Today I ambled into town to buy some important things ready to make my wormery. I spent ages agonising over which plastic box would be best and ended up choosing a 3 litre box with clip on lid. I loved the design of one of the DIY wormery videos I watched on YouTube last night and decided to base my wormery on that. After stocking up on six of these boxes, I swung by Hobby Craft to pick up some hessian to make a blanket for the top of the wormery. I stopped off on the way home to pick up my drill and a few other tools before lugging it all down the allotment.
I dropped by the clubhouse to say hello to everyone. Apart from the cold, everyone was in good spirits and we all enjoyed a chat before heading off to our plots. I went to check on Emily before feeding our girls. She is still sitting on the eggs and looks comfortable. The broody box is spacious and warm despite the cold weather outside.
The other girls were happy to see me although they weren’t impressed by the lack of sunflower seeds. I really must pick up some more!
Before I started the wormery, I gave the plot a quick once over with Phil’s amazing hoe. It makes life so much easier!
So onto the main job of the day. The plastic boxes I had bought were clear but the worms need darkness as they are photosensitive. Trying to be clever, I had bought some black paint to paint the inside of the boxes. I waited in the freezing cold whilst they dried.
After they were mostly dried, I started to drill several holes in the bottom of the box. The cold had affected the plastic, making it difficult to drill. Eventually using a screwdriver, I sorted out the holes so that they were big enough to allow the box to drain any sump (worm juice). In drilling the holes, the paint started to peel off. I tried repainting it but it wasn’t working. So I cleaned it all off and went back to drilling holes in the lid.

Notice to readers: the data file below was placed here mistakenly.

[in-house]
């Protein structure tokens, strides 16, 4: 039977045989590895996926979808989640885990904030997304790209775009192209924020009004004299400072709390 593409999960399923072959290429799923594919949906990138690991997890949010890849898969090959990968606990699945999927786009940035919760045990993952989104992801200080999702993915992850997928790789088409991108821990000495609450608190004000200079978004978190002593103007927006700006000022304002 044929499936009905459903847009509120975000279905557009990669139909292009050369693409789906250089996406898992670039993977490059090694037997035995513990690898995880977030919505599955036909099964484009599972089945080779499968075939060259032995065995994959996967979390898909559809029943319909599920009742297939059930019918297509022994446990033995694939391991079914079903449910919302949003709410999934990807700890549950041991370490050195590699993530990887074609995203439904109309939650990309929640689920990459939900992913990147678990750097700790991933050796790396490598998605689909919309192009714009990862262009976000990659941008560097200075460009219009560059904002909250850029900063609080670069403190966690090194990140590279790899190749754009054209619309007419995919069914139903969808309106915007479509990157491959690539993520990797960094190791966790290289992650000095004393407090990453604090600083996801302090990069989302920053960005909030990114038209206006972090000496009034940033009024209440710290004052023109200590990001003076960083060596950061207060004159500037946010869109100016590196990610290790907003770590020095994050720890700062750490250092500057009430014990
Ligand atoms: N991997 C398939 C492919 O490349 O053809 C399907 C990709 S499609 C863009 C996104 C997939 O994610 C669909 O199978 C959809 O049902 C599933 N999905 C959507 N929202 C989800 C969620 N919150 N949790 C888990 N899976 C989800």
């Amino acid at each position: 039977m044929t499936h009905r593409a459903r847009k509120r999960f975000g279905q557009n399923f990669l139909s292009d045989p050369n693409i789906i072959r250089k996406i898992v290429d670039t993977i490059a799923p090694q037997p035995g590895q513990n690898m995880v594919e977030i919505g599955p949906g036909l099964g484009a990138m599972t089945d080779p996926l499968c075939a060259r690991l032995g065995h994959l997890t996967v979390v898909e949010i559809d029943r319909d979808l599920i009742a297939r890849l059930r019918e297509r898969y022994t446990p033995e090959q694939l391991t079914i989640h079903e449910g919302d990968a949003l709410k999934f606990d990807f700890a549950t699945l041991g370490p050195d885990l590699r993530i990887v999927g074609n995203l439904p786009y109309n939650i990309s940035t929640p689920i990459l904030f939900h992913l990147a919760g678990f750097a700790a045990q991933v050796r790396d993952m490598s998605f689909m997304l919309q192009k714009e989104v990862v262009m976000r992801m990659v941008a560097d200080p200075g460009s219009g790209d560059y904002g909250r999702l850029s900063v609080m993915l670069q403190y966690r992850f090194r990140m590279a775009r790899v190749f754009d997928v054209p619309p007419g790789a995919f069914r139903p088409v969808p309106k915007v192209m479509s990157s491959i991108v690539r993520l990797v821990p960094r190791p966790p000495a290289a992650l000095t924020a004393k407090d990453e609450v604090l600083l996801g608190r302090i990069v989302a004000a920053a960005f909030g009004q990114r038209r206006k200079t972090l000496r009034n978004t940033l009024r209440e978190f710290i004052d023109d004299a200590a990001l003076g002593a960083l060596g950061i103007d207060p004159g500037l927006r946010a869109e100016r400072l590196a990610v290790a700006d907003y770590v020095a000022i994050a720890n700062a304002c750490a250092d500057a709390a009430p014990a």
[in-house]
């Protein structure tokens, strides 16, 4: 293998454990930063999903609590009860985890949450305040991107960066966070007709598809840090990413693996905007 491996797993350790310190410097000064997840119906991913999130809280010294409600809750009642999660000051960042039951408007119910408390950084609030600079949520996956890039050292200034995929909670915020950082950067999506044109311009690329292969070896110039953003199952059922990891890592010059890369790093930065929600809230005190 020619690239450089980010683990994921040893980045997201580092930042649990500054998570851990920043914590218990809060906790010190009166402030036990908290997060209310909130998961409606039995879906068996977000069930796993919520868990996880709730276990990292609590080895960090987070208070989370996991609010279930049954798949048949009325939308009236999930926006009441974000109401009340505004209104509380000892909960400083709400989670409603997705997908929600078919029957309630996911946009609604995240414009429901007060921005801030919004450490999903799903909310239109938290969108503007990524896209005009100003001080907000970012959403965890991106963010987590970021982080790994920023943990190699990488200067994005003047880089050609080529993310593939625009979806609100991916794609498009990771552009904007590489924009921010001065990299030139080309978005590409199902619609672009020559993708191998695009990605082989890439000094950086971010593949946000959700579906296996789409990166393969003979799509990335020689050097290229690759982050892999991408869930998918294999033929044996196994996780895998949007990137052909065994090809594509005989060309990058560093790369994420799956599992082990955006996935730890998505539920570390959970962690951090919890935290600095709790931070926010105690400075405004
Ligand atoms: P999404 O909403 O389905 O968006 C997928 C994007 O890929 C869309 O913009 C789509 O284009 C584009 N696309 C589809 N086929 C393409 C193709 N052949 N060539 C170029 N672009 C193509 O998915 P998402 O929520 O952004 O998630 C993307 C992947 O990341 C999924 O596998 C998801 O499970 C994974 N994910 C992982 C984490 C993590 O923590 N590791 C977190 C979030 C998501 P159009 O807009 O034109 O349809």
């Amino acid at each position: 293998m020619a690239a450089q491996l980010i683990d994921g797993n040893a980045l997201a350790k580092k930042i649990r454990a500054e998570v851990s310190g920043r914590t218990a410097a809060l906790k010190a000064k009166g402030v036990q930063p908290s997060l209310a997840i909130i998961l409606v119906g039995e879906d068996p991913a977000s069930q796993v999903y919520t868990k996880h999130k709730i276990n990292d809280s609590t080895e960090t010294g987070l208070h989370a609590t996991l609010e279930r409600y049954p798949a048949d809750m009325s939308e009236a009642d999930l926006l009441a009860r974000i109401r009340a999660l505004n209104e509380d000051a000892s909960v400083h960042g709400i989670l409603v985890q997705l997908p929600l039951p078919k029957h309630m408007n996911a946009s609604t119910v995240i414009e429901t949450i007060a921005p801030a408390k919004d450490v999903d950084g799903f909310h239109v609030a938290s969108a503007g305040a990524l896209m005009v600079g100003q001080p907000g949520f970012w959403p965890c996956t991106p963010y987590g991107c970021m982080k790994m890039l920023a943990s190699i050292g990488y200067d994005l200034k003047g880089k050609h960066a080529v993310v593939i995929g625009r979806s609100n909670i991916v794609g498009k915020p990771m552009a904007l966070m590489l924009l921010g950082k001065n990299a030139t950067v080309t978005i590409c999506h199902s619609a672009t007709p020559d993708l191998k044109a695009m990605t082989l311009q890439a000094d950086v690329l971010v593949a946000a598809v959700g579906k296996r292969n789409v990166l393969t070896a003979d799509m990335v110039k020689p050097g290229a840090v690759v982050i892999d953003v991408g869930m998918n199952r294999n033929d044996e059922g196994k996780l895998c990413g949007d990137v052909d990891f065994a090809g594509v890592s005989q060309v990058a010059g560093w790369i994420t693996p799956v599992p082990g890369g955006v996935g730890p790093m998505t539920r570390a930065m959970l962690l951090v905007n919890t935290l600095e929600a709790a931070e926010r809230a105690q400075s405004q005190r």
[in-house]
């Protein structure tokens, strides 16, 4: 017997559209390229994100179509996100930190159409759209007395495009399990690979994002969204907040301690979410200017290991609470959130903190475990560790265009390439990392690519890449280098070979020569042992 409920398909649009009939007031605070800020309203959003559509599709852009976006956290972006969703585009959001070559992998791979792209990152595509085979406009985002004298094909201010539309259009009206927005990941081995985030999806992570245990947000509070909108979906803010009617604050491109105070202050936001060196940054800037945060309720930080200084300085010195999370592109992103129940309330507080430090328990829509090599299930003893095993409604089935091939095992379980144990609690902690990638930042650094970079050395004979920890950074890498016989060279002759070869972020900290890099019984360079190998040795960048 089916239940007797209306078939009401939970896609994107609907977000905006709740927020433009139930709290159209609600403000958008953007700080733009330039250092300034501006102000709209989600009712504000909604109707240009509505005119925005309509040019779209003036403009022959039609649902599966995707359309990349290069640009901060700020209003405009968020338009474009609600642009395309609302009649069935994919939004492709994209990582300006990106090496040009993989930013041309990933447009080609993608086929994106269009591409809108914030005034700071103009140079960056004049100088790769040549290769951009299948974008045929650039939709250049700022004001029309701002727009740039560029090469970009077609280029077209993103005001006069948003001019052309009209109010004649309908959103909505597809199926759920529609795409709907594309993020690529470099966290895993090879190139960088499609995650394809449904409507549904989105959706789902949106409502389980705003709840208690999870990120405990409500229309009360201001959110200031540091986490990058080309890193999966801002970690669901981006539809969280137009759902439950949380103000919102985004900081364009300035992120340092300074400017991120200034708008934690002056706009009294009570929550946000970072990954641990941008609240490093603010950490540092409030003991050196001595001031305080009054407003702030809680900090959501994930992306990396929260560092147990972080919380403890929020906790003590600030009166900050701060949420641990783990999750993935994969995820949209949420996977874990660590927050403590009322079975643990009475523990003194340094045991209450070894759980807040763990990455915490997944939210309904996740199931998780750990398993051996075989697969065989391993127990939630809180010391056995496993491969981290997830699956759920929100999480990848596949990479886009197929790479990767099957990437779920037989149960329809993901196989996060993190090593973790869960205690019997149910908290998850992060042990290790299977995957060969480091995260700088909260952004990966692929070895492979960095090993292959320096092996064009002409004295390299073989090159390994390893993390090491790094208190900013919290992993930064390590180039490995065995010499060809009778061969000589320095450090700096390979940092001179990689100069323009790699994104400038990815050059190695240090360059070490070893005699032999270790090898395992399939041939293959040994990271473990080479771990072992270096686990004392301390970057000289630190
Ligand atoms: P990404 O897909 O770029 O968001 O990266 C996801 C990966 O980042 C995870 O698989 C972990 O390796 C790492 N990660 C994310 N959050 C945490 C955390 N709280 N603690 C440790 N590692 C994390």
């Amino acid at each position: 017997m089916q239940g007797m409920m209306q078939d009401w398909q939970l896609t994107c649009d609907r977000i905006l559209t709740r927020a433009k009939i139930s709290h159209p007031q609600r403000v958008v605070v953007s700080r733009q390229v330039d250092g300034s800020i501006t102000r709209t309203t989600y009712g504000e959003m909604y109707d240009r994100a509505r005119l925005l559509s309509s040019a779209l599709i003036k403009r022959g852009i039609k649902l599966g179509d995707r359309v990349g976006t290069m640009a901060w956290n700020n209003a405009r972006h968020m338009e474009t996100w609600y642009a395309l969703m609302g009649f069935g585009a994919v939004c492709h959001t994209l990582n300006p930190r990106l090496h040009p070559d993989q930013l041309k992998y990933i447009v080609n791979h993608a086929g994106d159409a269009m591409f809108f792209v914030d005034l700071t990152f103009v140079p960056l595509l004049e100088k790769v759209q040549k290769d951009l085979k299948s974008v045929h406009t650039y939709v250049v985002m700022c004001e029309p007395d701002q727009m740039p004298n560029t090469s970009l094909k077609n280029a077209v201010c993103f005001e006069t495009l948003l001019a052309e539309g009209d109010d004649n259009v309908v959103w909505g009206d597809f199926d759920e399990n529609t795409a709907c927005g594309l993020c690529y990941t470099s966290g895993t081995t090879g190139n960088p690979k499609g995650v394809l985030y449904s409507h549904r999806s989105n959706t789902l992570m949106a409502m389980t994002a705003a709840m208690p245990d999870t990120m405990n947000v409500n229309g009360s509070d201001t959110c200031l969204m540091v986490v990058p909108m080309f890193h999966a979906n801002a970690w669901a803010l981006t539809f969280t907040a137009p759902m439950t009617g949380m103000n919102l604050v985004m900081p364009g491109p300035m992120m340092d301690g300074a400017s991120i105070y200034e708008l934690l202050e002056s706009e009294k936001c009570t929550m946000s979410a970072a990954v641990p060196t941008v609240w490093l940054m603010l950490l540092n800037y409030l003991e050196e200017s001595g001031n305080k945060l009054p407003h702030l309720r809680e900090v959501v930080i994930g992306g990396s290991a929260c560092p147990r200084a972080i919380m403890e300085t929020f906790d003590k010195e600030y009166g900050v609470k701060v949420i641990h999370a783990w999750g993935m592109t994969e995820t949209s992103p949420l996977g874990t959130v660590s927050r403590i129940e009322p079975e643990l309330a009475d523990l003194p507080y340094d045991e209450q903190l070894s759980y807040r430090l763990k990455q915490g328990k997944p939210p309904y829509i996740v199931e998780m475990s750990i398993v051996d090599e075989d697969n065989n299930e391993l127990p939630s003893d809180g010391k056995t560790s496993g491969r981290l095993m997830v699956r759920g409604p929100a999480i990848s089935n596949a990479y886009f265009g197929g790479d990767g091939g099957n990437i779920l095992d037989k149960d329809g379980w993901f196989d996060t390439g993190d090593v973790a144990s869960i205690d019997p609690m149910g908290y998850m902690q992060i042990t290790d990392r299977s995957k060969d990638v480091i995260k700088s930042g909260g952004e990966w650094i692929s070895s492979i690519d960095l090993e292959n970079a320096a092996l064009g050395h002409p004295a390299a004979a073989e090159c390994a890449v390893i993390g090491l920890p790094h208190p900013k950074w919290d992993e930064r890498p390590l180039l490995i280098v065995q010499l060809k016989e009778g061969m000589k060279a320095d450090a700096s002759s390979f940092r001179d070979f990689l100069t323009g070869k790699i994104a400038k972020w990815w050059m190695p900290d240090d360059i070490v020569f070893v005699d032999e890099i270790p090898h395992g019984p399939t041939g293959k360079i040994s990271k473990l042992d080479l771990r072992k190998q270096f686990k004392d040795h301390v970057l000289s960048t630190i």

I cut a piece cardboard to fit the bottom of the box and added a layer of shredded newspaper on top. Next, I wetted the newspaper and cardboard as the worms prefer a damp environment.
I called Rachael and walked over to her house to collect some worms. She has a large wormery and generously let me take several handfuls of worm castings from a lower tray and a couple of handfuls from the active tray. I closed up the lid after putting on the hessian blanket.
With the black paint plan failing, I came up with a Plan B. If I couldn’t make the box black then perhaps I could make something to cover the wormery. I dashed upstairs to find two old black t-shirts and set about turning them into an oversized tea cosy. I folded in the neck and sleeves and sewed them into place.
Next I trimmed off the excess fabric and sewed up the corners before trimming off the corner. They are a bit rough, but I am quite pleased with the final result!
I have found a perfect place in the shed for both wormery towers. I have a spare box all ready to go when the worms have filled the first box with the castings which will take several months.
The key thing to remember is to keep the soil damp and not to put in too much food at a time. In order to stop the wormey from smelling, avoid putting in meat and dairy products. The worms shouldn’t be fed onions or citrus fruits as it makes the soil too acidic for them. It’s important that the worms aren’t exposed to extremes of heat or cold, but kept at a fairly consistent temperature.
So here goes the great worm composting experiment of 2019! Updates to follow!